An awareness of the risks to young people’s wellbeing as the online gaming and gambling worlds converge has prompted a new partnership between the Victorian Responsible Gambling Foundation and the Alannah and Madeline Foundation to pilot a parenting program in 12 Victorian schools.
Launched today by the Minister for Consumer Affairs, Gaming and Liquor Regulation, Marlene Kairouz, development of the program was informed by research showing that gambling is becoming ‘normalised’ in cyber places.
“The evidence is clear that gaming and gambling can have a devastating impact on young people,” Ms Kairouz said. “This is about giving parents practical steps to help their kids have a positive gaming experience, and our kids need to be aware of the potential harms and risks associated with online gaming.”
The content of the pilot program is broad ranging and includes gaming vocabulary, common gaming features, such as loot boxes and skins, and tips for talking to kids about gaming and gambling.
VRGF chief executive Shane Lucas said the normalisation of gambling, through gaming, was a concern because it made gambling activities seem safe, fun and without risk.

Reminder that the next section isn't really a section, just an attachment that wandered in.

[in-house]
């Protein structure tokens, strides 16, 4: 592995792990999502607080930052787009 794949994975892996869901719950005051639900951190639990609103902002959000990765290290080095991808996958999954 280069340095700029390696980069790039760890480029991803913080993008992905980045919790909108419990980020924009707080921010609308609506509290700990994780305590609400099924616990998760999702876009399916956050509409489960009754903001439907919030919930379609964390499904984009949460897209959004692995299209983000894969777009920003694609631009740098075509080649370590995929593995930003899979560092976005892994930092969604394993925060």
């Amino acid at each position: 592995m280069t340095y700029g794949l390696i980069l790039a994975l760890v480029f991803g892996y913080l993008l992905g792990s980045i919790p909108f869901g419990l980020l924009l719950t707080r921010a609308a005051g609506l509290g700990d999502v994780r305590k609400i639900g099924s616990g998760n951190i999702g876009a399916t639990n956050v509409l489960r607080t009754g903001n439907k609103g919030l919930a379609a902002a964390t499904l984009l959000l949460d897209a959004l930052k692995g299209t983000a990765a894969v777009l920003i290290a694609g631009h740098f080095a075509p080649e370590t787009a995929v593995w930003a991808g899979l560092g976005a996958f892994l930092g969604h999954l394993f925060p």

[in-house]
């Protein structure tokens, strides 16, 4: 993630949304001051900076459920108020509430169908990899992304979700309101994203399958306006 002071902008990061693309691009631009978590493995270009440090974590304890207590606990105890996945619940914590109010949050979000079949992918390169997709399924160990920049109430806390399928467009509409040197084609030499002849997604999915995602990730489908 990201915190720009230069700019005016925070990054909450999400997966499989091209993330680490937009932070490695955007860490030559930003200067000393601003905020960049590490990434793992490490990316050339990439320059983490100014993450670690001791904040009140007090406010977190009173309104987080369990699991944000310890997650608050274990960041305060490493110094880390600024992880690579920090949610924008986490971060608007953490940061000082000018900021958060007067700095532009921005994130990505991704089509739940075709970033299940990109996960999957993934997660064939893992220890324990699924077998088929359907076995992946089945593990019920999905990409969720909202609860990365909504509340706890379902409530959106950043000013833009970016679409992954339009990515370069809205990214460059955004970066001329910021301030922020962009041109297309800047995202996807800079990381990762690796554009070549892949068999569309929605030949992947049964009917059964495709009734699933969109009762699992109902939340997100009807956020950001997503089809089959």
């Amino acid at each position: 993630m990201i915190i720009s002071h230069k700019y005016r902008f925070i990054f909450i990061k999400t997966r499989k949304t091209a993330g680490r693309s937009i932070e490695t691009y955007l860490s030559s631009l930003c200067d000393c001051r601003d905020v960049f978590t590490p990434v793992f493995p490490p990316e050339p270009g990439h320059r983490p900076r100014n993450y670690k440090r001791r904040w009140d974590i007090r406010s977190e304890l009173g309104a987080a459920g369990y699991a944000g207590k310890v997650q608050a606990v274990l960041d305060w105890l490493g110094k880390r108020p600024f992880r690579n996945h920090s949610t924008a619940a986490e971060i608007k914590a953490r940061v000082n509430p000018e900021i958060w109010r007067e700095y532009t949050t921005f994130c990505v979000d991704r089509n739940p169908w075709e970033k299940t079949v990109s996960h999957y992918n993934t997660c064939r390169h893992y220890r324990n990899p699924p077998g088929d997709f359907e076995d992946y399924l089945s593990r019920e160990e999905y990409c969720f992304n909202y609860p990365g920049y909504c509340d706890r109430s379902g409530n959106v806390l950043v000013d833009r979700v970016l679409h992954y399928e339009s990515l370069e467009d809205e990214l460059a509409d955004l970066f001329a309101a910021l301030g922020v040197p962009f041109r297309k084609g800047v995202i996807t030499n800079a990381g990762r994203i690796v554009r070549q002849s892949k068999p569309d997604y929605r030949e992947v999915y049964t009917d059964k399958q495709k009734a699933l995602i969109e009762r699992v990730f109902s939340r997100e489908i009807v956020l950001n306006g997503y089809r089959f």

“Attitudes to gambling begin to form long before adulthood, which is why it’s so important that parents are equipped to talk to young people about their online activities, including the risks and potential harms associated with gambling,” Mr Lucas.
Alannah & Madeline Foundation chief executive Lesley Podesta highlighted the speed at which the gaming environment is changing and the challenges this presents.
“We know that education is the key to keeping our children safe online and parental support and guidance is vital in helping students make the right choices and stay smart, safe and responsible online,” Ms Podesta said.
The foundations were guided in their development of the program by the recommendations in a VRGF-commissioned literature review of the latest research available on gaming and the broader online environment.